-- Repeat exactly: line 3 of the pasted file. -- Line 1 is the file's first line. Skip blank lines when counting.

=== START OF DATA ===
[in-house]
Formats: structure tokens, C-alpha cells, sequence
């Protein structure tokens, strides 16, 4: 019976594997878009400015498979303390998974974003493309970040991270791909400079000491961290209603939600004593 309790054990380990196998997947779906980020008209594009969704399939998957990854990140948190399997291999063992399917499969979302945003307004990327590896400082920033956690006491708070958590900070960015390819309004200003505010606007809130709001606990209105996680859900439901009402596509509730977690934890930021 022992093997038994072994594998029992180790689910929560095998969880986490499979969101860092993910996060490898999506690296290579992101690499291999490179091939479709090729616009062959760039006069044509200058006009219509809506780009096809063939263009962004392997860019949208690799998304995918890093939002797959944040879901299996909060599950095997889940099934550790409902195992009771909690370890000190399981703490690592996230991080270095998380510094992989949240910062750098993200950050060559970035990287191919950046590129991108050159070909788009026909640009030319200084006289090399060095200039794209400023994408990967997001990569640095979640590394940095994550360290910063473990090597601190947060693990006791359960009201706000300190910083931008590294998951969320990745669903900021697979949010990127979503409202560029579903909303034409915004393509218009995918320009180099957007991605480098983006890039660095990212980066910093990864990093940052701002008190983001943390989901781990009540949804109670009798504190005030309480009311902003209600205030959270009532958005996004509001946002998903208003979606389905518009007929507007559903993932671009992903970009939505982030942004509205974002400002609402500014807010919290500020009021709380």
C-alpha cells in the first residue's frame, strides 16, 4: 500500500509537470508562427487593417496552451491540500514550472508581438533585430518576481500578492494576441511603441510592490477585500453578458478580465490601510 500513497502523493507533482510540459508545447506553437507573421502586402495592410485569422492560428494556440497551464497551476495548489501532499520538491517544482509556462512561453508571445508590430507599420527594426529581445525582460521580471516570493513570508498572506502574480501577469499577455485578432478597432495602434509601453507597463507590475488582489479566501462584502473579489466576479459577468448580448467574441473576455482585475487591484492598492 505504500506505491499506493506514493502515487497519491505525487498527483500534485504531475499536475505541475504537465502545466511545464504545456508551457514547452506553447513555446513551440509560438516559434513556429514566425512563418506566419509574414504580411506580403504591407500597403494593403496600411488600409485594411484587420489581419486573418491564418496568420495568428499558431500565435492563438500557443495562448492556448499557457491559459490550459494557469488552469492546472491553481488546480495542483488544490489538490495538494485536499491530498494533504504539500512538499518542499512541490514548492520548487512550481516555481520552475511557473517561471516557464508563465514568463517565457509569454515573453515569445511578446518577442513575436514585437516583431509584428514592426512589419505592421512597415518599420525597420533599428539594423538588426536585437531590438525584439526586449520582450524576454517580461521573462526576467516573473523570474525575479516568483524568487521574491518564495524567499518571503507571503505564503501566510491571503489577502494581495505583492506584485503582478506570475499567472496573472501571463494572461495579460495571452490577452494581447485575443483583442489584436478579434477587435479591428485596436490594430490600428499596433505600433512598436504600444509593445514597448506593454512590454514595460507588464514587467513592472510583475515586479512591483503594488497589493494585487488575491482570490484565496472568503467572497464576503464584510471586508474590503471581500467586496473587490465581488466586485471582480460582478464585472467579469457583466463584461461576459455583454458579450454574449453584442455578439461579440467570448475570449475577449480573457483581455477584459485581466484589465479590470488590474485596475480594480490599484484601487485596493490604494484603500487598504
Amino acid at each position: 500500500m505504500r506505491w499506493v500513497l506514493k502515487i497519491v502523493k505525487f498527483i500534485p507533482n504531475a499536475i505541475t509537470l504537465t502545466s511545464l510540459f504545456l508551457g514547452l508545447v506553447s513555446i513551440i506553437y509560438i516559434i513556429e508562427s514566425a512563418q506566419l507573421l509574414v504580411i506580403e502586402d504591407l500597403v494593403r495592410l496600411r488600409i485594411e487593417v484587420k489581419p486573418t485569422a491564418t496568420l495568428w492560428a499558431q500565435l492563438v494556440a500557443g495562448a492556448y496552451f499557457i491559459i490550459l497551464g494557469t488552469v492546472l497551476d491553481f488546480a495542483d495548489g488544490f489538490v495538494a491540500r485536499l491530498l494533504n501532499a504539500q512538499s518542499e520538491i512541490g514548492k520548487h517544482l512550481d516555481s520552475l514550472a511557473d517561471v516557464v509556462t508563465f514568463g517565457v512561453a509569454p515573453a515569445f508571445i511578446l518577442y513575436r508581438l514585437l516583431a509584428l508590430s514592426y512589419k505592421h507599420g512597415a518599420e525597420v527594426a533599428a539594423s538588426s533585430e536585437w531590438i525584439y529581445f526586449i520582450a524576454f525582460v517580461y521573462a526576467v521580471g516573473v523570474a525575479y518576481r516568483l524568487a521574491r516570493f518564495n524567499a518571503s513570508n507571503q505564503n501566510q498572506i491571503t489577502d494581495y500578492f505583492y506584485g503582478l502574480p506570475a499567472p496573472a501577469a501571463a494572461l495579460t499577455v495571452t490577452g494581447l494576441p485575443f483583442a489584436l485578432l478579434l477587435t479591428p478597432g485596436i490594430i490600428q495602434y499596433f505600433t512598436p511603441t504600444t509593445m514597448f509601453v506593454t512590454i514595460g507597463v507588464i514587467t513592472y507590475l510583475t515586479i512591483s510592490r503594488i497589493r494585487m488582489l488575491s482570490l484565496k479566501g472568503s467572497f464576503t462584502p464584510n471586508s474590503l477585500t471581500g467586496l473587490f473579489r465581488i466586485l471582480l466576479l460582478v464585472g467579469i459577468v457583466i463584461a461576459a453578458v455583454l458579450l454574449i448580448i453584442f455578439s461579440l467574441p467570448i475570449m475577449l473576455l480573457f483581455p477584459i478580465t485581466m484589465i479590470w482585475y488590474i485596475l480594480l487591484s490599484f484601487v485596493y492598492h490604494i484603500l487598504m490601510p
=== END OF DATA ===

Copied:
């Protein structure tokens, strides 16, 4: 019976594997878009400015498979303390998974974003493309970040991270791909400079000491961290209603939600004593 309790054990380990196998997947779906980020008209594009969704399939998957990854990140948190399997291999063992399917499969979302945003307004990327590896400082920033956690006491708070958590900070960015390819309004200003505010606007809130709001606990209105996680859900439901009402596509509730977690934890930021 022992093997038994072994594998029992180790689910929560095998969880986490499979969101860092993910996060490898999506690296290579992101690499291999490179091939479709090729616009062959760039006069044509200058006009219509809506780009096809063939263009962004392997860019949208690799998304995918890093939002797959944040879901299996909060599950095997889940099934550790409902195992009771909690370890000190399981703490690592996230991080270095998380510094992989949240910062750098993200950050060559970035990287191919950046590129991108050159070909788009026909640009030319200084006289090399060095200039794209400023994408990967997001990569640095979640590394940095994550360290910063473990090597601190947060693990006791359960009201706000300190910083931008590294998951969320990745669903900021697979949010990127979503409202560029579903909303034409915004393509218009995918320009180099957007991605480098983006890039660095990212980066910093990864990093940052701002008190983001943390989901781990009540949804109670009798504190005030309480009311902003209600205030959270009532958005996004509001946002998903208003979606389905518009007929507007559903993932671009992903970009939505982030942004509205974002400002609402500014807010919290500020009021709380």